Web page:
A lot of things can be said about the effect of the Internet on music an it’s reach to potential audiences. Almost thirty years ago Paul Simon brought traditional Afropop music out of the incense heavy world of import clothing shops and thrust Graceland onto the main stage and record stores across the world — eventually landing him a Grammy Award for album of the year in 1987 (of course, this is glossing over the controversy surrounding Graceland; which include but are not limited to cultural appropriation and making sure musician’s contributing to the album got their rightful credit — also, Chevy Chase).
Times have changed, “world music” has become an actual section of most record stores, and some of the biggest acts of the past 40 years including the Talking Heads and Vampire Weekend, have fully embraced the 12/8 hypnotism of traditional Afropop rhythm sections and the accentuating guitar flourishes. This doesn’t even begin to scratch the surface of what David Byrne has done with his label Luaka Boph to bring Nigirian Funk king William Onyeabor to listeners around the world through reissues of his classic albums, and 2013’s must-have compilation Who is William Onyeabor?
Now Portland is getting it’s very own taste and twist of traditional West African music as Tal National takes the stage tomorrow night at SPACE, thanks to an unlikely co-sponsor for the event — the lifestyle and clothing store, Portland Trading Company.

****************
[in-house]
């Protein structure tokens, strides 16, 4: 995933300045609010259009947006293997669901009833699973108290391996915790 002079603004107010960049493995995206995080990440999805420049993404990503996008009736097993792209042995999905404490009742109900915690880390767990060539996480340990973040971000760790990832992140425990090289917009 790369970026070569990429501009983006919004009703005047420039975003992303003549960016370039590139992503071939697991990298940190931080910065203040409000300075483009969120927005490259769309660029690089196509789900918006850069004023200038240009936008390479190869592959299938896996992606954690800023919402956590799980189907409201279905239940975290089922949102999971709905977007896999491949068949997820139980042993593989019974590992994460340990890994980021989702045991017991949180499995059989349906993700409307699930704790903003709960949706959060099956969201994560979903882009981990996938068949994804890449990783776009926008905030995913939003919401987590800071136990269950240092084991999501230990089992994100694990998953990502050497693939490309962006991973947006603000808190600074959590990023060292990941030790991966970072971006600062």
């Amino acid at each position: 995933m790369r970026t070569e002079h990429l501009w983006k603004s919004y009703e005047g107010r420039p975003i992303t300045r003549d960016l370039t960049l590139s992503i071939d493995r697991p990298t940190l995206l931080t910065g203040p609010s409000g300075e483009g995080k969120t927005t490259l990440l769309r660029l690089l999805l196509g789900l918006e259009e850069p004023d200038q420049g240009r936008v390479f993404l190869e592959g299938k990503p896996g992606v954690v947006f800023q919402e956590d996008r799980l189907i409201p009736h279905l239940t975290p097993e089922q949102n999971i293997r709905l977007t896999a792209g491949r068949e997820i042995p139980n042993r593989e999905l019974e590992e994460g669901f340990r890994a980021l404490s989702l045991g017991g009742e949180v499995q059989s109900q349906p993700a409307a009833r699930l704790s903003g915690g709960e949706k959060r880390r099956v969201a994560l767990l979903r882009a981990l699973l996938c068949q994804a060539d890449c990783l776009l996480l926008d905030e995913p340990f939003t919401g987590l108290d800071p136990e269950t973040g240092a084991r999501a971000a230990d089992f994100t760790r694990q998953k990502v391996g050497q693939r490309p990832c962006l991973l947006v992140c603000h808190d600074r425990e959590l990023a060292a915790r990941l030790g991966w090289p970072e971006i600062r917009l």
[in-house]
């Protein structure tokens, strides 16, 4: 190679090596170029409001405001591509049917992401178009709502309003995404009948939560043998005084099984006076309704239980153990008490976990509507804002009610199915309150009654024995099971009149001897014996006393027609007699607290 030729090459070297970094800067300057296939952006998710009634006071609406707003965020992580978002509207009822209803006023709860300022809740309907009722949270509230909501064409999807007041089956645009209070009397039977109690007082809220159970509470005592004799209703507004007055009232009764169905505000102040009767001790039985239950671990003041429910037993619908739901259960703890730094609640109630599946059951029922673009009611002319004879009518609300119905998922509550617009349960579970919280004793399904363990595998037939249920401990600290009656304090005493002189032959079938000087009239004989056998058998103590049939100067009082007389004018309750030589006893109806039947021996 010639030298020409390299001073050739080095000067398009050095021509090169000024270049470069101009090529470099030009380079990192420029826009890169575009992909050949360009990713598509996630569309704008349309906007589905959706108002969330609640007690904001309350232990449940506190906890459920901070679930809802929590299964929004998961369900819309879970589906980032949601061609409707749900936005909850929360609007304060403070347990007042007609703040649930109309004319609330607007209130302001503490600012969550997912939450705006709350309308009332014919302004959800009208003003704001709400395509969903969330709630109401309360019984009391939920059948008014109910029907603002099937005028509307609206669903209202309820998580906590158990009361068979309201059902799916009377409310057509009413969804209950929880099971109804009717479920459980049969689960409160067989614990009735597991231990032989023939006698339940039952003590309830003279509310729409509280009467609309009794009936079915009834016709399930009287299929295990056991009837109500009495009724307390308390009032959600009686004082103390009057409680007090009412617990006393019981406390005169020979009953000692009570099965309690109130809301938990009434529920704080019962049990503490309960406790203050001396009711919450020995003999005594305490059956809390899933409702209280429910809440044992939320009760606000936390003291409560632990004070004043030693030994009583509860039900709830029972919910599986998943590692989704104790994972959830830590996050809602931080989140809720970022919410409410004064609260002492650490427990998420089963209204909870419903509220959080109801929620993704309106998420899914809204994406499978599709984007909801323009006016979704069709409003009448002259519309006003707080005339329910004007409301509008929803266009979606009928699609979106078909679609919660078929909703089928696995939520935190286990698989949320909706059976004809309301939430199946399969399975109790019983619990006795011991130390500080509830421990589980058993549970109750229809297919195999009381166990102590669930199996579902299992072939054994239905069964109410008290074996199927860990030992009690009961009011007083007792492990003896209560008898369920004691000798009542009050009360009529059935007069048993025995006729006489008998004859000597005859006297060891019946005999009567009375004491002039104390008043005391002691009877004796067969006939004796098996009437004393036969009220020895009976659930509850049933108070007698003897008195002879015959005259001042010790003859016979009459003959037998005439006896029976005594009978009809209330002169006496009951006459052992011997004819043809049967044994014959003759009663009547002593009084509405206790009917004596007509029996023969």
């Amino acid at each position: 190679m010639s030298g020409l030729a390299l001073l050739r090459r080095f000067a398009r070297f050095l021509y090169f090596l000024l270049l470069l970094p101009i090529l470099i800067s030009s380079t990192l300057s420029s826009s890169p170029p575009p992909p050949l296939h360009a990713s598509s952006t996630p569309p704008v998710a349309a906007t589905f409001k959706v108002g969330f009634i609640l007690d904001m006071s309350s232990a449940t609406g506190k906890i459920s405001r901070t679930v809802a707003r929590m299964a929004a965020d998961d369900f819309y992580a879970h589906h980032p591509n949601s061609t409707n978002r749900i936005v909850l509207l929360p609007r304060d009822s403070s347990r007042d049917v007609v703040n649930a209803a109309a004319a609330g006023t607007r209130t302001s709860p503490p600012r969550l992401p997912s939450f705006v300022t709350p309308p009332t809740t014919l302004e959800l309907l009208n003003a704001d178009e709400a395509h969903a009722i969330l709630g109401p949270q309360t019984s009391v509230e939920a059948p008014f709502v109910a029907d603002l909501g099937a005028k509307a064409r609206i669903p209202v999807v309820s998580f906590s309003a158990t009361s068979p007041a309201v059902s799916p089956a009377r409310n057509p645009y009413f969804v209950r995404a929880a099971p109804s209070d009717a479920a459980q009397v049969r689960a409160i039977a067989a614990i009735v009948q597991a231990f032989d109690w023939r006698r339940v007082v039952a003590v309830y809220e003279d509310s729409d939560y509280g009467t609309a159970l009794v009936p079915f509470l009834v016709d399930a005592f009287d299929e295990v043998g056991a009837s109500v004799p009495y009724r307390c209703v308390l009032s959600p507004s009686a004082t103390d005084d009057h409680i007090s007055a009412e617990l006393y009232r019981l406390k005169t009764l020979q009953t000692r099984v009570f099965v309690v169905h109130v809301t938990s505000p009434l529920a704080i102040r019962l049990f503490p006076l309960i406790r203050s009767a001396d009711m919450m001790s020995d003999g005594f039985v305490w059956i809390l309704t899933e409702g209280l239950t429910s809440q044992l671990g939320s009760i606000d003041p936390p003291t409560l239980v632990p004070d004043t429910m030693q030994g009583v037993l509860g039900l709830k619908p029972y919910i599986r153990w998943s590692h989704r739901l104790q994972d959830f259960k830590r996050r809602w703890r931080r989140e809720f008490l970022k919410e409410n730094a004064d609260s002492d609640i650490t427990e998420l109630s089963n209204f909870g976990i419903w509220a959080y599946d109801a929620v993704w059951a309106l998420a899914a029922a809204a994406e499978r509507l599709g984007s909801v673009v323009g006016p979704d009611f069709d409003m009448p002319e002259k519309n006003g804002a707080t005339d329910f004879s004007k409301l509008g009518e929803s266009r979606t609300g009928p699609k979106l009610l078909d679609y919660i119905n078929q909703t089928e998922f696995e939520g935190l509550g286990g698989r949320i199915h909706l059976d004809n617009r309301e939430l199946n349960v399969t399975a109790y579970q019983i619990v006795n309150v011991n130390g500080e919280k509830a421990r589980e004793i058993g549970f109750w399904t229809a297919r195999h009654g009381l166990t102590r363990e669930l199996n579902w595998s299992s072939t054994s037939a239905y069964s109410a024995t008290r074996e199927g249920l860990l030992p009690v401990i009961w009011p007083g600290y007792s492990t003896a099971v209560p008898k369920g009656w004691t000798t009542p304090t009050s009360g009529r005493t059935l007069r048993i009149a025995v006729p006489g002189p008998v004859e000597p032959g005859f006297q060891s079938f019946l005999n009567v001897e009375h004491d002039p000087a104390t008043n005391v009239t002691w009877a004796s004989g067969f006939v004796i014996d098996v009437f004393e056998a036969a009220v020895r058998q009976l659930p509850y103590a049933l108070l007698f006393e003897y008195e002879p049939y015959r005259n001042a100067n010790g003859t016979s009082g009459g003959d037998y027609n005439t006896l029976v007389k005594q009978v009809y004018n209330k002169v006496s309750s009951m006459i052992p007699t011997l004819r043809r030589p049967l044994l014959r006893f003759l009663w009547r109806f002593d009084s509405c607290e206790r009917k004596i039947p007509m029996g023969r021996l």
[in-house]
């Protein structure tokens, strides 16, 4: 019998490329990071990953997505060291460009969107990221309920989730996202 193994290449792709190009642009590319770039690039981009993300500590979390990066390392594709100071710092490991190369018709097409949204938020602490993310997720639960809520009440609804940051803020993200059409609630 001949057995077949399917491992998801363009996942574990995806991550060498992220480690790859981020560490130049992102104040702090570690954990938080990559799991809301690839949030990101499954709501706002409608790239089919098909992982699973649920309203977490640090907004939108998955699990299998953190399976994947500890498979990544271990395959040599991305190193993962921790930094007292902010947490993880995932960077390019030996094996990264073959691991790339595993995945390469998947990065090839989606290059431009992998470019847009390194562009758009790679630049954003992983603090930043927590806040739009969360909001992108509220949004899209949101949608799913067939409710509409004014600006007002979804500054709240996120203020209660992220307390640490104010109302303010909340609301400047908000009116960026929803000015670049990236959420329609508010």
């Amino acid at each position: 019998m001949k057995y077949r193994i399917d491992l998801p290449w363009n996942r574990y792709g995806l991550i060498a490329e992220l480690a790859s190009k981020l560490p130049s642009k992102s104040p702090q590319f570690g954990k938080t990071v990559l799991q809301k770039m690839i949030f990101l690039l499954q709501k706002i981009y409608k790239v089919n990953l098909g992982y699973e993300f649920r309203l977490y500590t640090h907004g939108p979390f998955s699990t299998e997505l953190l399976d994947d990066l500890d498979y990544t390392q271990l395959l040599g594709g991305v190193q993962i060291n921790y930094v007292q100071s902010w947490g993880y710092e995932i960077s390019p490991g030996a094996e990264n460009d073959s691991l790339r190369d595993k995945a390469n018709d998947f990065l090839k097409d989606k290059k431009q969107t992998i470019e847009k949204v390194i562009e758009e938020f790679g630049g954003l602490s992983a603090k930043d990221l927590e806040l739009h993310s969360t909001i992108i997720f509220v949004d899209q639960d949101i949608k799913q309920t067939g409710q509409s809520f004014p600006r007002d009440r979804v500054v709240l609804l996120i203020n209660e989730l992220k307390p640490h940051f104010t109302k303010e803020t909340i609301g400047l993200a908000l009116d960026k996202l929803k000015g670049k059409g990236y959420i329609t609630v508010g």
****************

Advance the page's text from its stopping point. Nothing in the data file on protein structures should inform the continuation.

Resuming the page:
“I actually booked the show almost a year ago. With international acts, you often have to plan way out,” said Peter McLaughlin, the music programmer for the nonprofit visual arts venue SPACE. “We always love to partner with local businesses in Portland and we thought Portland Trading Co. would be a great fit to cosponsor the show.”
While Portland’s growing immigrant population has brought more and more world culture and music to our city, tomorrow night’s show at SPACE is the first time (as far as we can tell) that traditional West African music has headlined a show in Portland at such a large venue like SPACE.
“I first became aware of them when they were supposed to play The Oax and the Ax festival back in 2013. They sadly had visa issues then and weren’t able to make it to the US,” added McLaughlin. “They are a phenomenally interesting and enigmatic group. They’re really hard to pin down; it’s so upbeat, danceable, and accessible, but deep, complex and challenging, too. It’s rare that you find music that excites both the brain and the body so well. ”
Also joining Tal National will be DJ Precious Style, who will be spinning classic Afropop music and long lost gems of African music. Tomorrow night’s show starts at 8:30 p.m. and tickets are still available at the door.